• Proposed that each gene contains information needed to make an enzyme.

An Experimental Test of the Hypothesis

  • Adrian Srb and Normal Horowitz published a test of the one-gene, one-enzyme hypothesis.
  • Biologists focused on the ability of N. crassa to synthesize amino acid arginine.
    • Normal cells grow well on a medium without arginine.
    • Wild-type cells produce their own arginine.
  • Arginine is synthesized in a metabolic pathway.
    • Ornithine and citrulline are intermediate products on the metabolic pathway leading to arginine.
  • Srb & Horowitz hypothesized that particular N. crassa genes are responsible for producing the three enzymes in the metabolic pathway.
  • Srb & Horowitz used radiation to create mutant cells.
  • Genetic screen - a technique for picking out specific types of mutants.

Tabular Form

QuestionWhat do genes do?
HypothesisEach gene contains information needed to make one enzyme.
Null HypothesisGenes do not have a one-to-one correspondence with enzymes.
Experimental StrategyProduce mutants unable to synthesize arginine, then test different steps in the mtabolic pathway for synthesizing arginine.
Experimental SetupIsolate Neurospora crassa that cannot synthesize arginine in four environments: no supplement, supplemented with only ornithine, supplemented only with citrulline, supplemented only with arginine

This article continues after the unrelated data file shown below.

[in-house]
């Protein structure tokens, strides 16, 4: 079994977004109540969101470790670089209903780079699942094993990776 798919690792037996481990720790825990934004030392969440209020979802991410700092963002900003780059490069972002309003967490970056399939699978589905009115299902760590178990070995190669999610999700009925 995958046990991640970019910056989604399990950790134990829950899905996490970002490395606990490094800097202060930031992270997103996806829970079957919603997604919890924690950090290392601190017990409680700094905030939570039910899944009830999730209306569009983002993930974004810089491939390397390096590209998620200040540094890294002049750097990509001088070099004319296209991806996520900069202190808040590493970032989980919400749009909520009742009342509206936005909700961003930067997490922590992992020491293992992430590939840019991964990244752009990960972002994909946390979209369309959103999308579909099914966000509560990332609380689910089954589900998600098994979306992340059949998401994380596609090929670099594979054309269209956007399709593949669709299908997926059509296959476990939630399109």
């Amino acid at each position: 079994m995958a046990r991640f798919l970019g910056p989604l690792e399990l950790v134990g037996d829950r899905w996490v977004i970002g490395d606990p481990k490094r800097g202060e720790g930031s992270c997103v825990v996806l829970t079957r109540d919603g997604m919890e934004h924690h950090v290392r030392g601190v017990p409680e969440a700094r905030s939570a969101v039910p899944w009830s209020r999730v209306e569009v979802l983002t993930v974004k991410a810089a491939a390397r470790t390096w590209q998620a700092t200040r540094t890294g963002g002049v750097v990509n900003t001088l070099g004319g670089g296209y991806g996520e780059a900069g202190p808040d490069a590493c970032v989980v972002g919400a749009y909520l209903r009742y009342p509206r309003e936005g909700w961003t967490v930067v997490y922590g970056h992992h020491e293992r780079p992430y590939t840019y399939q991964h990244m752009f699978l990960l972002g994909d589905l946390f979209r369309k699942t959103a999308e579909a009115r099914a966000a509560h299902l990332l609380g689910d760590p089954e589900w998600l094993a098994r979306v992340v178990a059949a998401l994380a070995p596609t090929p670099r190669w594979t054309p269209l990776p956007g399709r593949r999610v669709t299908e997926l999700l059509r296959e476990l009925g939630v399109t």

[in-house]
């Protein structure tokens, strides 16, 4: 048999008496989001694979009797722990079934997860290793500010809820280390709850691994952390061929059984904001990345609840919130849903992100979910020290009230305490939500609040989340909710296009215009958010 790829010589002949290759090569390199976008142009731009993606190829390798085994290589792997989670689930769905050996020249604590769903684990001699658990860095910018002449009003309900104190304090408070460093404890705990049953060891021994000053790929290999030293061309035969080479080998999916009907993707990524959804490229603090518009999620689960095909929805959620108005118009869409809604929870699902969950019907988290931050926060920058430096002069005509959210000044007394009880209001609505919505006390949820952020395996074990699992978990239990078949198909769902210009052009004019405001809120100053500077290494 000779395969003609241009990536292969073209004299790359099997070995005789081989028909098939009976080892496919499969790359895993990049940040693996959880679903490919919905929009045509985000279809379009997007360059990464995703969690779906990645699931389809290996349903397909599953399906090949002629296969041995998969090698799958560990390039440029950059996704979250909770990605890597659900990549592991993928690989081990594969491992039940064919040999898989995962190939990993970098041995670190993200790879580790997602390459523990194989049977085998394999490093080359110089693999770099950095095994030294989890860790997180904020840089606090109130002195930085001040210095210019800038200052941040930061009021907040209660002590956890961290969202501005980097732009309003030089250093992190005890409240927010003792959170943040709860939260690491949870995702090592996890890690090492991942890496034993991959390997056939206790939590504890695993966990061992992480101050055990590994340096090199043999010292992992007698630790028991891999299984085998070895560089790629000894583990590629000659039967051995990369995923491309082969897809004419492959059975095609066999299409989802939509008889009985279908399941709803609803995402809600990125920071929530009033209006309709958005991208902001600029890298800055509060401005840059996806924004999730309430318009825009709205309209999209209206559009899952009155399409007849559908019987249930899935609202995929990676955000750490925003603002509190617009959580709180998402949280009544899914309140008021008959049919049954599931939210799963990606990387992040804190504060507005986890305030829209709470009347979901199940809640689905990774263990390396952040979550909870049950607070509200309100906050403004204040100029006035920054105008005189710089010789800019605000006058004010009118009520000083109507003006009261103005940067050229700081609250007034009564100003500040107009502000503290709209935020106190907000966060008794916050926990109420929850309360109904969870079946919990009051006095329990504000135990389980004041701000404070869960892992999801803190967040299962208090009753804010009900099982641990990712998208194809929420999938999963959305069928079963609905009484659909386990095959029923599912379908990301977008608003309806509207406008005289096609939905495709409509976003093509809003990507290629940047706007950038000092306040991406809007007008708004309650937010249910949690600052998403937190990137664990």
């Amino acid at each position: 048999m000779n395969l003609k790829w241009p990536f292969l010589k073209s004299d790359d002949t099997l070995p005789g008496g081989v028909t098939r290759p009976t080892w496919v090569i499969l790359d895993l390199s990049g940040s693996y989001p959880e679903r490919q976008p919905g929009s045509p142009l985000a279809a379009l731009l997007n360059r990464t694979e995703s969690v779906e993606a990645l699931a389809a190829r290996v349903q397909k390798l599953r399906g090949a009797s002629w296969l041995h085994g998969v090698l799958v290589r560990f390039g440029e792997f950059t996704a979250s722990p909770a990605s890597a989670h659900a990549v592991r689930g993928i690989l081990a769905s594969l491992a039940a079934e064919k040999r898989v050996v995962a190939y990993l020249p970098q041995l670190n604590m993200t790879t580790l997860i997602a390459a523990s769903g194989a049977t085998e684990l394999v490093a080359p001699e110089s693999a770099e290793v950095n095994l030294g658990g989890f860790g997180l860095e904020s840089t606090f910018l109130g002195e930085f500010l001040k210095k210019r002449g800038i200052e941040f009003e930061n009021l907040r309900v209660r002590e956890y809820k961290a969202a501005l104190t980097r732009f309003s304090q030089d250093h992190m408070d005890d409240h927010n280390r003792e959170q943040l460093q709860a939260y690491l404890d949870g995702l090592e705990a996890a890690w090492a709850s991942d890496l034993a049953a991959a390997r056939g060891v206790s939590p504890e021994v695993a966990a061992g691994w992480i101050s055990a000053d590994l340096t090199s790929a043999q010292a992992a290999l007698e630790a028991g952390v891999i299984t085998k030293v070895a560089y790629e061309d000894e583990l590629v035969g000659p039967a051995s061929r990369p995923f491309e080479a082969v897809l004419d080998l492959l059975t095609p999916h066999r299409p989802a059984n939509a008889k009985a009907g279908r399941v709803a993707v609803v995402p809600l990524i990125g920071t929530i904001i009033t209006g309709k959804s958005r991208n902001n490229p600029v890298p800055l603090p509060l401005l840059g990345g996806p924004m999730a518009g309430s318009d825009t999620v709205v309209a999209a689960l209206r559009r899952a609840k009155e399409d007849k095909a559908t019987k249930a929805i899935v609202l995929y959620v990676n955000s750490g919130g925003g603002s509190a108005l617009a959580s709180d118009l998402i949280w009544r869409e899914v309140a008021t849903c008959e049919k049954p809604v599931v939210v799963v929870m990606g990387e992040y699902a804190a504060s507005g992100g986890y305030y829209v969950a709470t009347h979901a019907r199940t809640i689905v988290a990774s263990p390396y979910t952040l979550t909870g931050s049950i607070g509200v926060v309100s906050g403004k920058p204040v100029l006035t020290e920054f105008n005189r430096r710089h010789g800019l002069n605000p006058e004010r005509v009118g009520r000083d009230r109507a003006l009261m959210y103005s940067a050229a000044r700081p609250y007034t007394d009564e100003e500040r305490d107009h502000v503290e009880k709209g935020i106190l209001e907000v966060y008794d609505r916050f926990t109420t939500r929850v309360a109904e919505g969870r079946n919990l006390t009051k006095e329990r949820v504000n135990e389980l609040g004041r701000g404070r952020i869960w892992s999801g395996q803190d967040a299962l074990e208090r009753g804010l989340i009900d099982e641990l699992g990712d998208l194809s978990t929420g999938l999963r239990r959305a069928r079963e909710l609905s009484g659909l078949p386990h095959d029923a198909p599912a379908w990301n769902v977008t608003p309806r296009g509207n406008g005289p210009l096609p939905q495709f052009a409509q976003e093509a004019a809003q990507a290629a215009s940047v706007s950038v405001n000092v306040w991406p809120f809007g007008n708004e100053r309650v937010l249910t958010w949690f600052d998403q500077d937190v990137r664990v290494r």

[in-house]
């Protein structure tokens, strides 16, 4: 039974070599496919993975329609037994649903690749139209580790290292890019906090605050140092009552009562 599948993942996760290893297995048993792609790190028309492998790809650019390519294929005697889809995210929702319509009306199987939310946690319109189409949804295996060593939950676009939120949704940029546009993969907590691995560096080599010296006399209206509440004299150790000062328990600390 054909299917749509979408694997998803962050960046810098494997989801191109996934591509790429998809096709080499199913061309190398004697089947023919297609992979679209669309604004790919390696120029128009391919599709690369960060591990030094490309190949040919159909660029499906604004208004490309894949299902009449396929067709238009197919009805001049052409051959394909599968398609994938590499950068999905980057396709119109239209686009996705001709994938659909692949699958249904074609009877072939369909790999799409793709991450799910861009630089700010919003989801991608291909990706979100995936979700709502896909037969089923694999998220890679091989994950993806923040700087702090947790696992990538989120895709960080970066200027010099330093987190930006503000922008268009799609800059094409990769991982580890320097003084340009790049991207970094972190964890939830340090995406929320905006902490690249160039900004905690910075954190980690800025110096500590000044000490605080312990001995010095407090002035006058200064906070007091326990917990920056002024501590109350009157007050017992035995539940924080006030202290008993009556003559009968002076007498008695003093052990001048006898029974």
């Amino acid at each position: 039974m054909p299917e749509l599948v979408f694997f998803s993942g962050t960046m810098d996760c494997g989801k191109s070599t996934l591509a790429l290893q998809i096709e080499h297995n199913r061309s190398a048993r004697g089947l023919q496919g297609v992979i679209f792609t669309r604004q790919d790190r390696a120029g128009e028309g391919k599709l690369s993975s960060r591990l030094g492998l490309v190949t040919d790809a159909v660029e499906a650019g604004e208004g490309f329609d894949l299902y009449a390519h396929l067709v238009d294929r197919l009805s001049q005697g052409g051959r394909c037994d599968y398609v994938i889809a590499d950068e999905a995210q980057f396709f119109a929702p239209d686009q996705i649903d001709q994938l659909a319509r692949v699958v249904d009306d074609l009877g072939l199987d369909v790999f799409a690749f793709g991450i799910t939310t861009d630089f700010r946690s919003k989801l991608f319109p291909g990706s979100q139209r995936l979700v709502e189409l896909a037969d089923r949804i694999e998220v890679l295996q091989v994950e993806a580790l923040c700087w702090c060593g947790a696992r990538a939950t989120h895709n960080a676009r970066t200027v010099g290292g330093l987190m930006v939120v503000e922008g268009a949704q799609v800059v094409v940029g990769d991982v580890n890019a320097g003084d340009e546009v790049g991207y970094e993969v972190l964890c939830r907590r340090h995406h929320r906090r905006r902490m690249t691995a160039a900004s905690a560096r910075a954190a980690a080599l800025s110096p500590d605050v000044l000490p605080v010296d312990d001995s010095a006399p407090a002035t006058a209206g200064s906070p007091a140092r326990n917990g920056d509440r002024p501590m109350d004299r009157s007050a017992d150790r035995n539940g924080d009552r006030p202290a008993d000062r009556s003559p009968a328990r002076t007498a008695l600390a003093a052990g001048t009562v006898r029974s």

Prediction of HypothesisThere will be 3 distinct types of mutants corresponding to defects in enzyme 1, 2, and 3 in the pathway for synthesizing arginine. Each mutant will be able to grow on different combinations.
Prediction of Null HypothesisThere will not be a simple correspondence between a particular mutation and a particular enzyme.
ResultsThree types of mutants arg1, arg2, arg3. They are able to grow in the metabolic pathway from orthinine, citrulline, and arginine, respectively. arg1 cells lack enzyme 1 from precursor to orthinine, arg2 cells lack enzyme 2 from orthinine to citrulline, etc.
ConclusionThe one-gene, one-enzyme hypothesis is supported.

16.2: The Central Dogma of Molecular Biology

  • How does DNA code the production of enzymes?
  • Part of the answer: structure of DNA.
  • Watson and Crick’s model offered little hope that DNA could directly catalyze reactions.
    • DNA does not allow it to bind to many substrates needed for protein synthesis.

The Genetic Code Hypothesis

  • Francis Crick proposed that the sequence of bases in DNA acted like a code.
    • DNA was only for information storage.
    • It would need to be read and used to produce proteins.
  • Different combinations of bases could specify the 20 amino acids (like different dots and ashes in Morse code specify the 26 letters of the alphabet).
  • Stretch of DNa can contain information needed to build an amino acid.

RNAas the Intermediary between Genes and Proteins

  • DNA must go through an intermediary structure to produce proteins.
    • Understood from cell structure: DNA is enclosed in the nucleus, but ribosomes (where protein synthesis happens) lies outside of the nucleus.
  • Francois Jacob and Jacques Monod suggested RNA molecules linked genes to the protein-manufacturing centers in the cytoplasm.
  • Single-stranded RNA (messenger RNA or mRNA) carry information out of the nucleus from DNA to protein synthesis sites in the cytoplasm.
    • RNA polymerase can synthesize this complementary RNA molecule.
    • Does not need a primer to begin connecting ribonucleotides together.

Dissecting the Central Dogma

  • Central dogma: DNA (information storage) to RNA (information carrier) to Proteins (cell machinery)